Hypothesis 2.
Perceived insider status mediates the positive relationship between employee-organization fit and voluntary green behavior.

2.3. The Moderating Role of Green Organizational Climate

Scholars from environmental and organizational fields agree that organizational factors are important boundary conditions in the process of demonstrating voluntary green behavior [53,54]. Among many organizational factors, organizational climate, in particular, has garnered much attention [5,8]. Organizational climate is typically described as an aggregation of employee perceptions and interpretations of the organization’s policies, procedures, and practices [55]. Indeed, existing literature has well documented the moderating effect of organizational climate on the relationship between employees’ psychological states and their outcome behaviors [56,57]. In particular, green organizational climate refers to employee perceptions and interpretations of the organization’s pro-environmental policies, procedures, and practices [8,10]. Empirically, scholars have found a stronger relationship between green behavioral intentions and green behavior the next day when employees perceive a stronger green organizational climate [5]. Hence, this study theorizes green organizational climate as a moderator in the relationship between perceived insider status and voluntary green behavior.
As suggested by person-environment fit theory, individuals strive to fit in with their environments in order to satisfy need for belongingness, maintain control over their lives, and reduce uncertainty [33]. In other words, green organizational climate acts as an informational cue that green behaviors are expected and valued by the organization, therefore guiding employees to exhibit green behavior. For instance, green human resource management practices can facilitate a green organizational climate [8]. A green organizational climate can more strongly affect the voluntary green behavior of those who see themselves as insiders of the organization. Indeed, person-environment fit theory points out that fit with the environment engenders appropriate behaviors [25]. In addition, employees who perceive an insider status tend to feel a stronger obligation to respond to and comply with the organization’s high expectations for green behaviors. Therefore, when perceiving a green organizational climate, employees who consider themselves as insiders are more inclined to internalize the organization’s green values as part of their self-concepts, thus motivating them to exhibit green behaviors in the workplace.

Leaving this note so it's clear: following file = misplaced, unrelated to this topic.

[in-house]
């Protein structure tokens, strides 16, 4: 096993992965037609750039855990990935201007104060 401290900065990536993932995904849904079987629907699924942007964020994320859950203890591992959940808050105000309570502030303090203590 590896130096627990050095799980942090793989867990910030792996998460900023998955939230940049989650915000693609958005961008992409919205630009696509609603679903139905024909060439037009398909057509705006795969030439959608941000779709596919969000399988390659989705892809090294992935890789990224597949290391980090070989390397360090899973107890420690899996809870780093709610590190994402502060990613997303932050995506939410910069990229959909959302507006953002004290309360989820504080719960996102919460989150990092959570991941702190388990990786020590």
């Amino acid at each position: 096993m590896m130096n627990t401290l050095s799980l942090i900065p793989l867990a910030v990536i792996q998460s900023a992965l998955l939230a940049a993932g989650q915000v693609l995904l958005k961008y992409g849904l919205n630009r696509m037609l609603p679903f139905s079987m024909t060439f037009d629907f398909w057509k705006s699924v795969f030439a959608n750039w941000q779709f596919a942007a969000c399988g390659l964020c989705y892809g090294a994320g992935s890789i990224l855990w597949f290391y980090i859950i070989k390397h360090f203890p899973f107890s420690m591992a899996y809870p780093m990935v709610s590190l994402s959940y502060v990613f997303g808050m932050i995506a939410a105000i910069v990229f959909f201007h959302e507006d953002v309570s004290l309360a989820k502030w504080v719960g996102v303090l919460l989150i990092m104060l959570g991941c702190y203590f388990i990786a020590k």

In contrast, when perceiving a weak green organizational climate, employees are inclined to believe that the organization does not expect many green activities from them. Hence, those who see themselves as insiders of the organization are more likely to comply with the organization’s low expectations for green behaviors. As such, the present study hypothesizes the following:
Hypothesis 3.
Perceived green organizational climate moderates the relationship between perceived insider status and voluntary green behavior, such that the relationship is stronger when perceiving a stronger rather than a weaker green organizational climate.
In sum, this study argues that employees who fit in with their organizations are likely to engage in voluntary green behavior because they see themselves as insiders of the organization. Those who perceive an insider status are more likely to respond to and comply with the organization’s expectations. Hence, they are more likely to exhibit voluntary green behavior when they perceive a stronger green organizational climate. Accordingly, the present study suggests the following moderated mediation hypothesis: